1. Viljo Revell was the Finnish architect who designed New City Hall. It was built it the early 1960s. Revell died almost as soon as the building was completed. [back to text]

2. Dennis Lee, Civil Elegies. Toronto: Anansi, 1972: 36 [back to text]

3. As in All that is Solid Melts into Air, New York: Simon & Schuster, 1982 [back to text]

4. City of Quartz, London & New York: Verso [back to text]

5. See, for example, Robert Fulford, Accidental City. The Transformation of Toronto. Toronto: Macfarlane Walter and Ross, 1995, or John Bentley Mays, Emerald City. Toronto Revisited. Toronto: Viking, 1994 [back to text]

6. Northrop Frye, The Bush Garden: Essays on the Canadian Imagination. Toronto: Anansi, 1971: 220 [back to text]

7.Northrop Frye, The Modern Century. Toronto: Oxford U.P., 1967: 122-123 [back to text]

8.See, for example, Balfour, Northrop Frye, Boston: G. K. Hall, 1988; Cook, Northrop Frye. A Vision of the New World. Montreal, New World Perspectives, 1985; Fekete, The Critical Twilight: Explorations in the ideology of Anglo-American literary theory from Eliot to McLuhan. London: Routledge, 1977; Kroker, Technology and the Canadian Mind. Innis, McLuhan, Grant. Montreal: New World Perspectives, 1983 [back to text]

9. Grant, Technology and Empire. Perspectives on North America. Toronto: Anansi, 1969: 17 [back to text]

10.Grant: 40 [back to text]

11.Frye,Bush Garden: 247 [back to text]

12.FryeBush Garden: 231 [back to text]

13.Frye,Bush Garden: 249 [back to text]

14.Lament for a Nation. The Defeat of Canadian Nationalism. Toronto: McCleland and Stewart, 1970: xii [back to text]

15. The Double Vision. Toronto: University of Toronto Press, 1991: 39 [back to text]

16.Grant,Lament: 68 [back to text]

17.Grant,Technology and Empire: 59 [back to text]

18.The Double Vision: 84 [back to text]

19.The Educated Imagination. Montreal: CBC Enterprises, 1963: 68 [back to text]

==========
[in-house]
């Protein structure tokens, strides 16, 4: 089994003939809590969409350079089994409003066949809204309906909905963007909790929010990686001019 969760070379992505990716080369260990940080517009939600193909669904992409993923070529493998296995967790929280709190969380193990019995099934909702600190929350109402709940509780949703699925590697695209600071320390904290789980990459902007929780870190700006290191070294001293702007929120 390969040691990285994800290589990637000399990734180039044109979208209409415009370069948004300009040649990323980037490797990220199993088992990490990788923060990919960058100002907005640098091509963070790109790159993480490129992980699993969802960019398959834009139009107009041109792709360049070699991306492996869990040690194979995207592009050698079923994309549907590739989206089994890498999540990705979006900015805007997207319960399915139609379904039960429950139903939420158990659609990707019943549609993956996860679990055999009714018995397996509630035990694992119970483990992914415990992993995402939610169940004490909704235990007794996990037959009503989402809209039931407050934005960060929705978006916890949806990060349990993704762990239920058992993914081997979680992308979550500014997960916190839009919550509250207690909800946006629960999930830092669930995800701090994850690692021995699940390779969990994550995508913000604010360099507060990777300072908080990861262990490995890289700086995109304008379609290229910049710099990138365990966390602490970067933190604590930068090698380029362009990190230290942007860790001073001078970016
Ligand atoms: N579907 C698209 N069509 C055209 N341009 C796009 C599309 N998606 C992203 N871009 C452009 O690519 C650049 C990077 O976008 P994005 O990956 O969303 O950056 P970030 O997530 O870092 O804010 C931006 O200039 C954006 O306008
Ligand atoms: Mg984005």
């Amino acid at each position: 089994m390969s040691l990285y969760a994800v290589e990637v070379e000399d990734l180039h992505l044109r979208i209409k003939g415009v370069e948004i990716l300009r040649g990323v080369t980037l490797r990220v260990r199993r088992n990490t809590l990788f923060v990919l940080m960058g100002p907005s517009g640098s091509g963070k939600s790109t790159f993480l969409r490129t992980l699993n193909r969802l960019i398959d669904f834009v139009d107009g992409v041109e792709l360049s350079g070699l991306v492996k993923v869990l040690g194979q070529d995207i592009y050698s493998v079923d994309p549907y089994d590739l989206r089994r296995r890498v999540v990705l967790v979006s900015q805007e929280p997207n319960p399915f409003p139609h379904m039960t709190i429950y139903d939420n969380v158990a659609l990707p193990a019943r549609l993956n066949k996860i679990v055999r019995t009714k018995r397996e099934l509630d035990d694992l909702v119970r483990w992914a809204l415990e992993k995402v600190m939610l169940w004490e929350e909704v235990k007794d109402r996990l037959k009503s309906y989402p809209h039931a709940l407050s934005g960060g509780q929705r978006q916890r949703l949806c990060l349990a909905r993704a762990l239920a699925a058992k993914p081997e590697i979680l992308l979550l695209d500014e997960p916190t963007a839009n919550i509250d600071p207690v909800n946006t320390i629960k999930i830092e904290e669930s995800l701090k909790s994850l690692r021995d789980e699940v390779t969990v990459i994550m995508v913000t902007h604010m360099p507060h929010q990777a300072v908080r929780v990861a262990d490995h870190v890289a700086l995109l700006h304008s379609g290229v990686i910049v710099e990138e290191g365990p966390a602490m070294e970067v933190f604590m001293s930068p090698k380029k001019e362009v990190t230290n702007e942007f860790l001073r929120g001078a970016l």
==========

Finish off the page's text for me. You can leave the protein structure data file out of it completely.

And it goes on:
20.Frye,Educated Imagination: 67 [back to text]

21.Cook: 105-6 [back to text]

22.C. B. MacPherson, Democratic Theory. Essays in Retrieval. Oxford: Oxford University Press, 1973: 194 [back to text]

23. MacPherson: 139 [back to text]

24.Jonathan Miller, McLuhan. London: Fontana, 1971: 132 [back to text]

25. Harold A. Innis (ed Daniel Drache), Staples, Markets and Cultural Change. Kingston & Montreal: MacGill/Queen's University Press, 1995: 207 [back to text]

26.Innis, Staples: 479 [back to text]

27. Innis, Staples: 458 [back to text]

28. Innis, Staples: 316 [back to text]

29. Glenn Gould, "The Grass is always Greener in the Outtakes," in Tim Page (ed) The Glenn Gould Reader. New York: Knopf, 1984: 358 [back to text]

30. Glenn Gould, "Toronto," in Page: 410, 415 [back to text]

31. See, in particular, Otto Friedrich, Glenn Gould. A Life and Variations. New York: Random House, 1989, and Peter Oswald, Glenn Gould. Ecstacy and Tragedy of Genius. London and Toronto: Penguin Books, 1997. [back to text]

32. "Music and Technology," in Page: 355, 357. [back to text]

33. "The Prospects of Recording" in Page:350 [back to text]

34. "Glenn Gould in Conversation with Tim Page," in Page: 452 [back to text]

35. "Toronto" in Page: 410-1 [back to text]

36. bp nicol, The Martyrology. Book I. Toronto: Coach House Press, 1972: un-numbered [back to text]

37.nicol, The Martyrology. Book II, near the end. [back to text]

38. nicol, Book II, in the middle [back to text]